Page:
Reagan: Don't dump on the primary process
The Republican Party establishment wants to dump Trump.
Jeb, Marco and Carly wanted to dump Trump. Ted and John still hope to dump Trump. So does Mitt.
Everyone in the GOP is on the same anti-Trump page. They all want to dump him — and they'll use every trick play in the primary book to do it.
So why is everyone in the party so angry about the way the primary process is going? This is the process.
It's really pretty simple.
If you want to be the Republican Party's presidential candidate for 2016, you have to reach 1,237 delegates to win the nomination.
It's not who gets close to 1,237 delegates. It's who gets that number or more. That's the way the system works.
In the Super Bowl, we don't say to a team that if you get to the five-yard line you get six points. Or if your field goal goes just a little bit wide, you get three points.
You have to cross the goal line and get into the end zone. You've got to split the uprights. Those are the rules.
Whether you're Donald Trump, Ted Cruz, John Kasich or a candidate-to-be-named-later at a contested convention, if you want to win the game you have to get the necessary number of delegates.
What's going on now in the GOP primary is perfectly normal. Cruz and Kasich are both trying to do whatever they can to stop Trump.
The people calling for Kasich to drop out so Cruz can go head-to-head against Trump are wrong. What makes them believe all of Kasich's voters will move over to Cruz?
What Kasich said the other day is absolutely true. If he had dropped out before Ohio, Trump would have won that state's 66 delegates and be even closer to reaching 1,237.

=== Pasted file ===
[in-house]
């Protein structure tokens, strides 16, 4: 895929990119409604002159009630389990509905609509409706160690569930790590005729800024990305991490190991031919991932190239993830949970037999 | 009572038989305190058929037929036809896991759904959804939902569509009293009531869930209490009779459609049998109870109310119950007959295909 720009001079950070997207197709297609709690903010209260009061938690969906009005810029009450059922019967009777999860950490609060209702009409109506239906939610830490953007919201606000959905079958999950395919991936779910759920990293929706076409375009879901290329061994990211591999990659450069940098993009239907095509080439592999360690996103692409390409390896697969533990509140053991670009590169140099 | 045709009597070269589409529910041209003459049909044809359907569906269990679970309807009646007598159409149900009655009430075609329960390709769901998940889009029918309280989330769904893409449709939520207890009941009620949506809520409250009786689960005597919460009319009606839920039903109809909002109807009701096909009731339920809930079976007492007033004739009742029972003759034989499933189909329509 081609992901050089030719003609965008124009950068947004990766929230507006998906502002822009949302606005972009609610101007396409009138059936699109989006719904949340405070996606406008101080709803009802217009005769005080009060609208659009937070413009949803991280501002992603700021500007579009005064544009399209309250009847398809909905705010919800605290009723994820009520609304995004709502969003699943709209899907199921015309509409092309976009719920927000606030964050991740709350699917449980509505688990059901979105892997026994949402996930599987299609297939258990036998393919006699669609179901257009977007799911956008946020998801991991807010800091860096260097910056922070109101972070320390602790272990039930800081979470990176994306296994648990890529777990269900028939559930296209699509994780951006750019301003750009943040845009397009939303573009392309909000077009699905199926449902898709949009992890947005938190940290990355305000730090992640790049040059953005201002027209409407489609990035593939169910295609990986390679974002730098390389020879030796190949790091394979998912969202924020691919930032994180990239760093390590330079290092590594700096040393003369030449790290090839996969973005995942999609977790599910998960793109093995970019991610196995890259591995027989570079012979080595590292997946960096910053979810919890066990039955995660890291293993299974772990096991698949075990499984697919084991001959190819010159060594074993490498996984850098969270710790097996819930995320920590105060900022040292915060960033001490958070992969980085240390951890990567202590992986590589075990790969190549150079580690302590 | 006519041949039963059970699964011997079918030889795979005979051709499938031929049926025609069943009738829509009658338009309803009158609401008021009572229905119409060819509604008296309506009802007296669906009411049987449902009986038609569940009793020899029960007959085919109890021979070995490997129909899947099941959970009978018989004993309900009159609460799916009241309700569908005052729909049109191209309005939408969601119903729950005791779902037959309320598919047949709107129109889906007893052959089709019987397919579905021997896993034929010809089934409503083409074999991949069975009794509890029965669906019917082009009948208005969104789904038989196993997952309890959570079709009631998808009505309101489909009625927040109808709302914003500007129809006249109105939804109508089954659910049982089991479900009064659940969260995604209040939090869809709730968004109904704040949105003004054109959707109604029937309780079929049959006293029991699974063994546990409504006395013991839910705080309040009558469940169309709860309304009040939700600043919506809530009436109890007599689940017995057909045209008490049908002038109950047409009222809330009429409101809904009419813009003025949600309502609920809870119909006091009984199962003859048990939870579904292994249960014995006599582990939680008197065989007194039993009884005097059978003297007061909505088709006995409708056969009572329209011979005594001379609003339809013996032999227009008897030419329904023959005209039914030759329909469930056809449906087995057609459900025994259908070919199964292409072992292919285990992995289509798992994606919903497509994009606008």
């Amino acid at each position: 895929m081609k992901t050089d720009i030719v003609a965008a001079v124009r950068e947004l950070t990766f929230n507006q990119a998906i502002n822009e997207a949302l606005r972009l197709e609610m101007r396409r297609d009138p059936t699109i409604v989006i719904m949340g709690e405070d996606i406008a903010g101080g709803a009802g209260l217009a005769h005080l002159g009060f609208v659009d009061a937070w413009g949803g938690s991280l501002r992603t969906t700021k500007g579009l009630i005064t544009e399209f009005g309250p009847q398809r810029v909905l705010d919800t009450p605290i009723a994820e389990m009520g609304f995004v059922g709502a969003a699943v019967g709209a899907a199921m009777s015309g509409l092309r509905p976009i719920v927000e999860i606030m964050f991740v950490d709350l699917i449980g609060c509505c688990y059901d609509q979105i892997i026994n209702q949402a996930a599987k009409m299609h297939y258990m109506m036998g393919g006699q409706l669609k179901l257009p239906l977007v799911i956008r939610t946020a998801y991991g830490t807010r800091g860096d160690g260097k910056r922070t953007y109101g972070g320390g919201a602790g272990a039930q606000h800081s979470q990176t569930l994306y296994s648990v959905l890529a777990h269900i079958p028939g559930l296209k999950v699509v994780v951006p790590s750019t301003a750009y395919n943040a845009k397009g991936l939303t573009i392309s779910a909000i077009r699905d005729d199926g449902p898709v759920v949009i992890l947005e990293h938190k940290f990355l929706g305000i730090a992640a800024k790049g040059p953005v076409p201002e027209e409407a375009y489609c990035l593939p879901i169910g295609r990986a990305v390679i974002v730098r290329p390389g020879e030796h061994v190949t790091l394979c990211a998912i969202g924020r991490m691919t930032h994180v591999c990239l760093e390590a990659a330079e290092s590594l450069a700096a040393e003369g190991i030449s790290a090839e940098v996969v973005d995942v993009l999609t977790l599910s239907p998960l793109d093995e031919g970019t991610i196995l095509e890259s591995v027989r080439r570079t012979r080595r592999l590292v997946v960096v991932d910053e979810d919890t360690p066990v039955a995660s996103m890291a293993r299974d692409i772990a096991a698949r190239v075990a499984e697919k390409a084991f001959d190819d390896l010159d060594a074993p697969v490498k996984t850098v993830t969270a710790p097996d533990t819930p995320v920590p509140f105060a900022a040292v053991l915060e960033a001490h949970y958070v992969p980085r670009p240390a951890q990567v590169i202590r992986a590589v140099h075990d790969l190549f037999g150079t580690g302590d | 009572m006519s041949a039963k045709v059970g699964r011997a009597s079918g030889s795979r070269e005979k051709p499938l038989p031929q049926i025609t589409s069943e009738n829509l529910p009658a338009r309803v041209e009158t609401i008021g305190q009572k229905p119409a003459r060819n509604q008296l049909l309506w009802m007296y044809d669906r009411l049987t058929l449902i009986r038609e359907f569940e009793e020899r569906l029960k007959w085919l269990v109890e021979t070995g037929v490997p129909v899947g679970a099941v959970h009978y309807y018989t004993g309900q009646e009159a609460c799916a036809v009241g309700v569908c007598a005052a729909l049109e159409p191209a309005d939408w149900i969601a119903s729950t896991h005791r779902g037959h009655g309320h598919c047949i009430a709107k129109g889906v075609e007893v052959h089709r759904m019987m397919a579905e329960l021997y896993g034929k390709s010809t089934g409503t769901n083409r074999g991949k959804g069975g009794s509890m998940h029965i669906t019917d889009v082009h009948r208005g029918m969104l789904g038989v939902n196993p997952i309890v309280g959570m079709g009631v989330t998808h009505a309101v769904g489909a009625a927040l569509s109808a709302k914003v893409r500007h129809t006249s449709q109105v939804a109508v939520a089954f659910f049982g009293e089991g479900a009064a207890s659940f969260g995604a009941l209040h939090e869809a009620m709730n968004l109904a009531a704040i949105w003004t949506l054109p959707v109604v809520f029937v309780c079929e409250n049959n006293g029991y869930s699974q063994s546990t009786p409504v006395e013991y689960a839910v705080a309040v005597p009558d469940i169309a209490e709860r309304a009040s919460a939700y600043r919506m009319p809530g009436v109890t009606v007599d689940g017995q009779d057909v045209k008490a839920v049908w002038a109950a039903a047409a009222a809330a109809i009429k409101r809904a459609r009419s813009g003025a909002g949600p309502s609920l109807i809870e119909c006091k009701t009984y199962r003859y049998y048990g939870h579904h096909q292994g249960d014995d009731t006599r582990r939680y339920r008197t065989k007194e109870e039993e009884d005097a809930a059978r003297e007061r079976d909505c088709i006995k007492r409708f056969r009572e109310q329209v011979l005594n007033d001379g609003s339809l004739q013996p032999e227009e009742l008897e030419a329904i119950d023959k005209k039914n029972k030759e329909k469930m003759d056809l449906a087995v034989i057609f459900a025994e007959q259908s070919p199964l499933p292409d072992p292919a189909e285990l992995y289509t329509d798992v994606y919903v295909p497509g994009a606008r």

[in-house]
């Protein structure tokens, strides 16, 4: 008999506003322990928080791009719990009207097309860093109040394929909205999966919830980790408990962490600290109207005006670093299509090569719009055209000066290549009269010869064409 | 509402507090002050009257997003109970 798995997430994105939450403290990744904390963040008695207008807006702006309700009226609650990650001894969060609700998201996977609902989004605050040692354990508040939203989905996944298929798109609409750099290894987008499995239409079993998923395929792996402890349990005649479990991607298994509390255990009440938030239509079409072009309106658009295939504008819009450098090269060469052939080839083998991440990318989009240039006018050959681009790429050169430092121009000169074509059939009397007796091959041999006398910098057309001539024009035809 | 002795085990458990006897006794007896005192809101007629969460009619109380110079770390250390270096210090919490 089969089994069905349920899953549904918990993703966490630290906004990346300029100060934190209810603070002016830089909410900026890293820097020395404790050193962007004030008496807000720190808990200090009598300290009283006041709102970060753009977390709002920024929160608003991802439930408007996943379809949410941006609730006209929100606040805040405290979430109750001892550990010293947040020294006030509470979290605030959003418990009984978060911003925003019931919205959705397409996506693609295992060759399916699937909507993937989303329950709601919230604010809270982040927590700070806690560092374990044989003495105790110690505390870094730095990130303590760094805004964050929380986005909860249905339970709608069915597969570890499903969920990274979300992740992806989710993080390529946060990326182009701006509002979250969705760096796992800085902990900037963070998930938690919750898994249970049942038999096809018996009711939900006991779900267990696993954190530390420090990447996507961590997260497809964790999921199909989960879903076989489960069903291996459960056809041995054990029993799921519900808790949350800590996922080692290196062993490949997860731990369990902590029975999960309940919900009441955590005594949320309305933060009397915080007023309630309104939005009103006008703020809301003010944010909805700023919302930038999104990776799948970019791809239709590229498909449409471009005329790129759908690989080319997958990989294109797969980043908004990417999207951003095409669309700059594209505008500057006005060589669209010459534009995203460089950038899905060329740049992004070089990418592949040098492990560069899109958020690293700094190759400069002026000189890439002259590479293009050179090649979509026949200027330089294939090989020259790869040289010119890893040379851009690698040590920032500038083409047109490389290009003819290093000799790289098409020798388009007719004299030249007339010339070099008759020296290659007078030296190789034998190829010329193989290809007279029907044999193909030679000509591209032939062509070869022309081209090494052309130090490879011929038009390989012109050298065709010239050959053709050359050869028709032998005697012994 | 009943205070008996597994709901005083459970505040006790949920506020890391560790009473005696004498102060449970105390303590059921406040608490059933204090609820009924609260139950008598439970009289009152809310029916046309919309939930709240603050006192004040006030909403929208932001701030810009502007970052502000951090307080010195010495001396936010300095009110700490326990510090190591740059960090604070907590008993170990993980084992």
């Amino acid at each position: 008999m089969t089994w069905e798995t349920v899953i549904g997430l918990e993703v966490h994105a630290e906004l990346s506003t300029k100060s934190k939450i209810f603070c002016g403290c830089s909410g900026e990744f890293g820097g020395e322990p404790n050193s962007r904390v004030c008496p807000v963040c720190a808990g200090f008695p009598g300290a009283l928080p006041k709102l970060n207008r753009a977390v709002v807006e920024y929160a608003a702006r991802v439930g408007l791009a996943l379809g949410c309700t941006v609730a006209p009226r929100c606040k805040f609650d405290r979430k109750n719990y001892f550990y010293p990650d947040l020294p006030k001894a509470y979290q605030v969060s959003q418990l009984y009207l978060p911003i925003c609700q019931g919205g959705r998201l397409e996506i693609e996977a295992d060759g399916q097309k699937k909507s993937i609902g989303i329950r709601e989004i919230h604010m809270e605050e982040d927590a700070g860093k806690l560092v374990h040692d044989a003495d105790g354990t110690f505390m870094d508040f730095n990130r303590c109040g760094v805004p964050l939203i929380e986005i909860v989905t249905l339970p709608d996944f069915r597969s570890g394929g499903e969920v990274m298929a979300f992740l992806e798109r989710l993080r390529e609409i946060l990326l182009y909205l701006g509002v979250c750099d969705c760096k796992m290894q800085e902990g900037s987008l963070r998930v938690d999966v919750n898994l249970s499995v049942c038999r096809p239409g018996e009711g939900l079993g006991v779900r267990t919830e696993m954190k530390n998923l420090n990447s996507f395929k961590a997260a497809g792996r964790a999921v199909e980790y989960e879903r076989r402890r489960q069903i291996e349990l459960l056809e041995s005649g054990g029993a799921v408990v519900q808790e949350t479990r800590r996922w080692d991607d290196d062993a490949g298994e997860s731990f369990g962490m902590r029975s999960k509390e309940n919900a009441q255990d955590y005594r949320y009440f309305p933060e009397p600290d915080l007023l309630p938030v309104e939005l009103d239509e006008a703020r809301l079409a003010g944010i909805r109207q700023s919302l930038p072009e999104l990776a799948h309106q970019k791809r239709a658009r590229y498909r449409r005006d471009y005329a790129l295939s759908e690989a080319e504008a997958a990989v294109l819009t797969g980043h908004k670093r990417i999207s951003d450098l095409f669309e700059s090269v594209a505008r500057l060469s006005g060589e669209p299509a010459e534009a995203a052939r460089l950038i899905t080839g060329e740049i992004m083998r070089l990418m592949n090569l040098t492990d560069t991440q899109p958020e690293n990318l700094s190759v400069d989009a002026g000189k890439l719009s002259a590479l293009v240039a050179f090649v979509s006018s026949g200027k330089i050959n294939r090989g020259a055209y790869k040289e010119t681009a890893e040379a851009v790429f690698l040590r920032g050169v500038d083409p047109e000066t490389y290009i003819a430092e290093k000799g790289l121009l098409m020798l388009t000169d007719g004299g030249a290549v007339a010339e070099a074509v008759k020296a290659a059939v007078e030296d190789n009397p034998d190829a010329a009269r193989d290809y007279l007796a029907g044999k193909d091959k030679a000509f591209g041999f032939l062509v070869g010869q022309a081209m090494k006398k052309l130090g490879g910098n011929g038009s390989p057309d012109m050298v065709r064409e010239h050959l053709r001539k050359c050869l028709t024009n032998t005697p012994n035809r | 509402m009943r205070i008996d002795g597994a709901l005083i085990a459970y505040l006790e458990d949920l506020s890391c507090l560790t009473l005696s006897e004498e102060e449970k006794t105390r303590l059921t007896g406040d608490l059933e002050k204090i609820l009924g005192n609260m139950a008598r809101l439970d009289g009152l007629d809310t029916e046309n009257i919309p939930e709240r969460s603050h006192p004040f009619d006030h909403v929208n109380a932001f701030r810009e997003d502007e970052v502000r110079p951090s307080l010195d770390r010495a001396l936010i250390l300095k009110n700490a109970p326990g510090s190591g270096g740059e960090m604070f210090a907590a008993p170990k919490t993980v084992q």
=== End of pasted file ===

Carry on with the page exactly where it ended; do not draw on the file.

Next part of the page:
So what if Kasich can't possibly win on the first ballot? It's good that he is still running.
He's the last sitting governor left in the race. We also have a first-term senator and a billionaire celebrity businessman who's never been elected to anything.
What's wrong with that trio? If there's a contested convention, Republicans get to choose one of them or maybe someone else.
Trust me, the struggle to deny Trump the nomination on the first ballot is not anything to be upset about. It's part of the process.
In 1976 what do you think we Reagans were trying to do at the Republican convention?
We were trying to prevent President Ford from winning the nomination on the first ballot by busting up the New York delegation.
We were also trying to bust up the Pennsylvania delegation. That's why my father named liberal Sen. Richard Schweicker of Pennsylvania his VP choice before the convention started.
Our plans didn't work. We lost. I was there, so I know how that felt. But by losing we Reagan Republicans actually won in the long run.
If my father had become president in 1976, he would not have been able to do what he did in the 1980s to defeat the Soviet Union without firing a shot.
Winning the presidential primary is always a rough and tough process. Some Republicans want you to win and some don't want you to win.
The most important thing is, at the end of the day you're supposed to gather around the party's choice — whoever it is — and move forward.
Democrats do that well. Republicans don't. They keep looking for reasons not to support their nominee.
If evangelicals and conservatives had supported and voted for Mitt Romney in 2012, instead of staying home out of spite because their favorite guy didn't win the nomination, the Republican Party wouldn't have a Trump problem today.
The GOP establishment, the Tea Party crowd, the evangelicals and the libertarians will need to unite and work hard this fall if they hope to prevent another President Clinton.
Even if they fail to dump Trump.
Michael Reagan is the son of former President Ronald Reagan, a political consultant and an author. Follow him on Twitter @reaganworld.